Skip to main content

Nut-Filled Butterhorns

Nut-Filled Butterhorns
It seems many nationalities claim these dainty sweet rolls are from their ethnic heritage. It is no wonder, as they are a delightful treat to any occasion.
Yield 64 butterhorns




  • 4 cups all-purpose flour, divided
  • 1 tablespoon granulated sugar
  • 1 teaspoon table salt
  • 2 (0.25oz each) packages (14g) or 4 1/2 teaspoons Red Star Active Dry Yeast
  • 1/4 cup water
  • 1/2 cup sour cream
  • 1 cup butter (room temperature)
  • 4 large egg yolks


  • 4 large egg whites
  • 1 cup granulated sugar
  • 1 teaspoon vanilla
  • 1 cup walnuts (finely chopped)
  • Confectioners' sugar for dusting


  • In a stand mixer bowl, combine 1 1/2 cups flour, sugar, salt and yeast; set aside. Heat water, sour cream and butter to 120-130°F (butter does not need to melt). Add to flour mixture; blend on low speed using a paddle attachment. Add egg yolks; beat 2 to 3 minutes on medium speed.
  • Switch to dough hook attachment. Gradually stir in enough remaining flour to make a firm dough. Knead until smooth and elastic, about 5 to 8 minutes.
    (NOTE: For hand mixing: following above steps, mix ingredients in large mixing bowl using a wooden spoon or dough whisk. Knead on floured surface until smooth and elastic.)
  • Transfer dough to a greased bowl; cover with plastic wrap. Chill dough 4 to 24 hours. This is a rich dough and will rise very little. Since this recipe makes 64 butterhorns, half of dough could be made after 4 hours; the rest later. If you are only making 1/2 of recipe, prepare half of filling.
  • Prepare filling: Beat egg whites to soft peak stage. Gradually beat in sugar and vanilla. Beat again until stiff. Gently fold in finely chopped nuts.
  • Preheat oven to 375°F.
  • Divide dough into 8 equal parts. Roll out one at a time on work surface sprinkled with confectioners’ sugar. (Cover and refrigerate the rest.) Shape dough into a ball, then roll from center in all directions to an 8-inch circle. Add more confectioners’ sugar to board for easy rolling. Dough can be patched by pressing with fingers and rolling to smooth. Cover circle with a thin layer of Filling. Using a sharp knife or pizza cutter, cut into 8 wedges. Roll up, beginning at rounded outside edge. Place on ungreased pan.
  • Bake immediately for 15 to 20 minutes. Remove from pan, cool on rack. If desired, dust with in confectioners’ sugar before serving.


Get Bread Machine Method here.
Photo by Jen Schall.

Did you make this recipe?

We want to see it! Tag @redstaryeast and use hashtag #redstaryeast

Review & Comments

Corinne | Reply

Do you publish your recipes anywhere in metric measurements? I bake using the metric system. Having a kitchen scale makes baking much quicker and certainly very accurate. Thank you.

Red Star Yeast | Reply

Hi Corinne,

Some of our recipes do but not this one. If you want to weigh the flour each cup of All Purpose Flour weighs 140 grams.

Happy Baking!

Julianne M. Ravely | Reply

5 stars
This is a traditional Hungarian pastry very popular at Christmas and other occasions. My grandmother made these since she was a girl a hundred years ago. They are called kipfl or kifli. We bury a vanilla bean in a bag of powdered sugar weeks before baking to create a more flavorful sugar. I make them now. Sour cream is essential. I still have my grandmother’s handwritten recipe. It starts with “ take 2 cents worth of yeast…” living in Milwaukee, WI, it was always Red Star.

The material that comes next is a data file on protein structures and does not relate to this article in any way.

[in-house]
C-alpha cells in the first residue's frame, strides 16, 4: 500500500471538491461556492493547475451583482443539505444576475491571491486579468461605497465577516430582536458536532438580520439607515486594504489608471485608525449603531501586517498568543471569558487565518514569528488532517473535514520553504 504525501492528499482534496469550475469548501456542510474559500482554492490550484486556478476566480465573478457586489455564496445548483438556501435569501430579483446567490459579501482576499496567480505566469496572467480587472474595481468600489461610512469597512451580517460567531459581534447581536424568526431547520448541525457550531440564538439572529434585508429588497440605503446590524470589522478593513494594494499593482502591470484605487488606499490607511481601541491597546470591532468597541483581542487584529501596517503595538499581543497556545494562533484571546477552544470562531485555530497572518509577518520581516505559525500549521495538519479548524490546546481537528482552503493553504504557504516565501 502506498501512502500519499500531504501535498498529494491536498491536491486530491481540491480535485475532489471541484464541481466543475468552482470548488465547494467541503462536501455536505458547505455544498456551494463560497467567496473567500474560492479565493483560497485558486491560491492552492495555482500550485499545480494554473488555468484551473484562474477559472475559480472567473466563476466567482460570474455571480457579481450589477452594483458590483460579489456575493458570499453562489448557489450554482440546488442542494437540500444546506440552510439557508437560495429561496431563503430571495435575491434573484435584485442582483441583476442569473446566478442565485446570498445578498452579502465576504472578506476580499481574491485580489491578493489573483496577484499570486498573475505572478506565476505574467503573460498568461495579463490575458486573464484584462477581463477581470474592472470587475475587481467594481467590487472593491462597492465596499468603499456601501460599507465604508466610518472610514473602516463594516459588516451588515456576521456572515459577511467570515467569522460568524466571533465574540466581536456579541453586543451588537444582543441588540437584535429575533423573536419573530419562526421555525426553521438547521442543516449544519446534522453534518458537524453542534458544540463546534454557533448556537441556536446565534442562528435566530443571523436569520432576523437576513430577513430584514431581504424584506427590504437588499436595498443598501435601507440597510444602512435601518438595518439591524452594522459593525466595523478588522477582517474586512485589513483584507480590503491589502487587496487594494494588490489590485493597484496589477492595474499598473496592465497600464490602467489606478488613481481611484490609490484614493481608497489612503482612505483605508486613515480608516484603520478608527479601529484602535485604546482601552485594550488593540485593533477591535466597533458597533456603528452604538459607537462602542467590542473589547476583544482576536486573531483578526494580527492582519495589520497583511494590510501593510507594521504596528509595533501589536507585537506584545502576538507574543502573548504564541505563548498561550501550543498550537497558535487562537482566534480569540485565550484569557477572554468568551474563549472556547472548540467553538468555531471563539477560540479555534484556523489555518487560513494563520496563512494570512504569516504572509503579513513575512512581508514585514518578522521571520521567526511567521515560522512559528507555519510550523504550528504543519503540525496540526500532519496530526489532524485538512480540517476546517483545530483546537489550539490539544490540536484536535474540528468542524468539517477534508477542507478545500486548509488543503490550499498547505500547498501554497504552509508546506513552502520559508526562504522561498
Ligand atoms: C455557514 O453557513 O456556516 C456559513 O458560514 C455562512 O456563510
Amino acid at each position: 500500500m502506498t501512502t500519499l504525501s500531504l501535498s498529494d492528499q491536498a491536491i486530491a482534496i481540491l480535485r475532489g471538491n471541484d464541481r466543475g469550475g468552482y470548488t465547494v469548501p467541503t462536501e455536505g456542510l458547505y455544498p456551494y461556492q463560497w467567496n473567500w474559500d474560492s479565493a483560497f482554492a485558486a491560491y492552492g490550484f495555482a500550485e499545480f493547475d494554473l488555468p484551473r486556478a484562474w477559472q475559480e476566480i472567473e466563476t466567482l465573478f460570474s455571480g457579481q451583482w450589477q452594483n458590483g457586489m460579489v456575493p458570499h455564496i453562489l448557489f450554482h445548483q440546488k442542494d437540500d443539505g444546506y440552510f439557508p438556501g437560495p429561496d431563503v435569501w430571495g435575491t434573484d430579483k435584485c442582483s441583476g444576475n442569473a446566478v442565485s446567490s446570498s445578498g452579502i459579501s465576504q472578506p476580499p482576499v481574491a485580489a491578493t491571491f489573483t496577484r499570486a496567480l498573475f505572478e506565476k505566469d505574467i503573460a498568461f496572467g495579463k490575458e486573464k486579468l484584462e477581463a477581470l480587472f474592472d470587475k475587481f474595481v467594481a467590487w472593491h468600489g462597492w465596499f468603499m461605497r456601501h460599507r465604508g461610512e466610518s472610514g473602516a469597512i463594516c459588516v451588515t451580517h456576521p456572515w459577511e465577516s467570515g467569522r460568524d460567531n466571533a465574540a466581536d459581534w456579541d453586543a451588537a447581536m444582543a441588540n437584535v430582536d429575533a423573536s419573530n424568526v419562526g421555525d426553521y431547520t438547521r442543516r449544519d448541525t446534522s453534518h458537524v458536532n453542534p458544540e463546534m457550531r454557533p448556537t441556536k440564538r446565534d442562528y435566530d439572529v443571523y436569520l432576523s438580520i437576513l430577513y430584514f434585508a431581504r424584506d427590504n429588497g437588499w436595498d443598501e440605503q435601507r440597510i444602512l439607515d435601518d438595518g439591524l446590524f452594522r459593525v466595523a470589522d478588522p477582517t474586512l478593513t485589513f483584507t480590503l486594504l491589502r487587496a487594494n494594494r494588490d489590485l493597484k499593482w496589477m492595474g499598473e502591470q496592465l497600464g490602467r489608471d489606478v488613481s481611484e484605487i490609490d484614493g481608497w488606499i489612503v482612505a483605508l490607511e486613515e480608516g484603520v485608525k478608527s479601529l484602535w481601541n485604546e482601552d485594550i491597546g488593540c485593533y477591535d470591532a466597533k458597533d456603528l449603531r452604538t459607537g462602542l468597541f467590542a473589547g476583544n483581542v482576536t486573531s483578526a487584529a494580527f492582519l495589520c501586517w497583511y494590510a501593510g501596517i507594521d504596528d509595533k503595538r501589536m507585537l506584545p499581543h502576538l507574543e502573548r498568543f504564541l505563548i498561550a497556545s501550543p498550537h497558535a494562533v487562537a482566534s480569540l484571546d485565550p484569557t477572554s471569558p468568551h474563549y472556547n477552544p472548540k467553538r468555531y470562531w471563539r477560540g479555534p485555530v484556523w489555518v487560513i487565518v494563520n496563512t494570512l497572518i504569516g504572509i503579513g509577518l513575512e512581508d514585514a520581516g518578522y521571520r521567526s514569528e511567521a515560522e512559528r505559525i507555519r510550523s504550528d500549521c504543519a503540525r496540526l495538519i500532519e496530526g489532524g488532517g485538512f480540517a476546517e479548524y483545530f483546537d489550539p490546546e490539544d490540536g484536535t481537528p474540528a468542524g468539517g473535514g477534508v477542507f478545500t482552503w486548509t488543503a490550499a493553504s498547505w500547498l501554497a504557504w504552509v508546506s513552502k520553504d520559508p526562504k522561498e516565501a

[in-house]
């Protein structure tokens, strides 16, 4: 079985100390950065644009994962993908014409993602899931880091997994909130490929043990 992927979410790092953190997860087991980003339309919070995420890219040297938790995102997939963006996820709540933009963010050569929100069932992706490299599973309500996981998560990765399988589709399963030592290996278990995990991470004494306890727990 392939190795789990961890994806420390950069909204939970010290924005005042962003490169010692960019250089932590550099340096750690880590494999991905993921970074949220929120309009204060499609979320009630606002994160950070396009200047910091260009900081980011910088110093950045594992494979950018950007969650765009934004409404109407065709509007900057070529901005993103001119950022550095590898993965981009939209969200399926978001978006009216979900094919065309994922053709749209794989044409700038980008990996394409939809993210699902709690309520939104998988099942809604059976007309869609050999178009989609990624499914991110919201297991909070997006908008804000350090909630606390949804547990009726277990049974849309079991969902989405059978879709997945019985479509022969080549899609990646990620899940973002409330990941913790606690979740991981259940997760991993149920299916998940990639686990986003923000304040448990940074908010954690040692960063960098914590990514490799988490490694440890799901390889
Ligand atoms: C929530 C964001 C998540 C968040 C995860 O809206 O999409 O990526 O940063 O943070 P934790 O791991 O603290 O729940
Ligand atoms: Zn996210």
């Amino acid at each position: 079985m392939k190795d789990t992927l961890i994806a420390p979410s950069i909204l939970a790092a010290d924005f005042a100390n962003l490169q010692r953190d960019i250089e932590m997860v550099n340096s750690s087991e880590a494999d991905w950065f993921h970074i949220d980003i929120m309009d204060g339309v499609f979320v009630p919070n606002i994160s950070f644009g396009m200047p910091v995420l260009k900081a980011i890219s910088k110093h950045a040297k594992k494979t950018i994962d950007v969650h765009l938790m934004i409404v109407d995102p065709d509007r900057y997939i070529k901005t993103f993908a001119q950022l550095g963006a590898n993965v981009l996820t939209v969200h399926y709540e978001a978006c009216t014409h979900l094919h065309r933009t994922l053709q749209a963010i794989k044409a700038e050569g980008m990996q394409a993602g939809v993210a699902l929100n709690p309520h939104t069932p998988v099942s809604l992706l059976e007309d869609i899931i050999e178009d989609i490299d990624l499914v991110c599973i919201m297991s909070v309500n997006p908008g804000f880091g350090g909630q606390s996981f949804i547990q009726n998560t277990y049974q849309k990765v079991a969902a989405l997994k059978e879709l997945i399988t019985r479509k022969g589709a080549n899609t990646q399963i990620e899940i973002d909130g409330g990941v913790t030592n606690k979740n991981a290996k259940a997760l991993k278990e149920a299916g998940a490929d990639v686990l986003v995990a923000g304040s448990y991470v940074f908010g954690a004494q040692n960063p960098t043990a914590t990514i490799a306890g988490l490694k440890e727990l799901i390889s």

Sharon Foster | Reply

4 stars
Baking at 375 for 12 minutes was too long. Second batch I baked fir 10 minutes and they were perfect. Also I found filling each wedge preferable as suggested by a friend.

Maria l schwellinger | Reply

5 stars
Though this recipe is a lot of work, it is well worth the time and effort. These go wonderfully with a morning cup of coffee. My grandmother and mother made these and I have now for years.

Lena | Reply

I baked these cookies twice.
The first time, I didn’t rise them after forming them, and they came out rather flat.
The second time, after I formed the cookies, I let them rise and they came out nicely puffy and more tender than the first time. I used the Platinum yeast and had the cookies on the kitchen counter covered, to rise, at 74 degrees, for 6 hours. Don’t know what would the optimal rising time be in this situation, I just experimented, and they came out great. And no, the dough didn’t turn out sour. (I can imaging, lesser rising time could be just fine. I just couldn’t attend to the dough earlier.) I baked them on a silicone mat in a baking tray for 18 minutes at 350 degrees, rotating the tray once. I made 1/2 of the recipe.
Also, it helps to roll out the dough on 1 mm-thin plastic cutting boards and in 2-3 steps, refrigerating the circles on the boards after each step for 30 minutes, as dough softens quickly once you start rolling it out which means it then may tear easily.
Just wanted to share my experience with anybody who’d be interested to bake these cookies.

Josh | Reply

This recipe is very similar to my grandma’s. They freeze very well in a container with parchment paper.

Ann March | Reply

Do these freeze well?

Red Star Yeast | Reply

Hi Ann,
I’m not sure how the filling would freeze, but you can give it a try. Let us know how it turns out if you do. Use the tips in this link for freezing bread:

Happy baking!

Sandy | Reply

I am allergic to nuts can I replace them with preserves?

Red Star Yeast | Reply

Hi Sandy,
Yes, you can experiment with different fillings.
Happy baking!

Leave a Reply

Made the recipe? Rate it!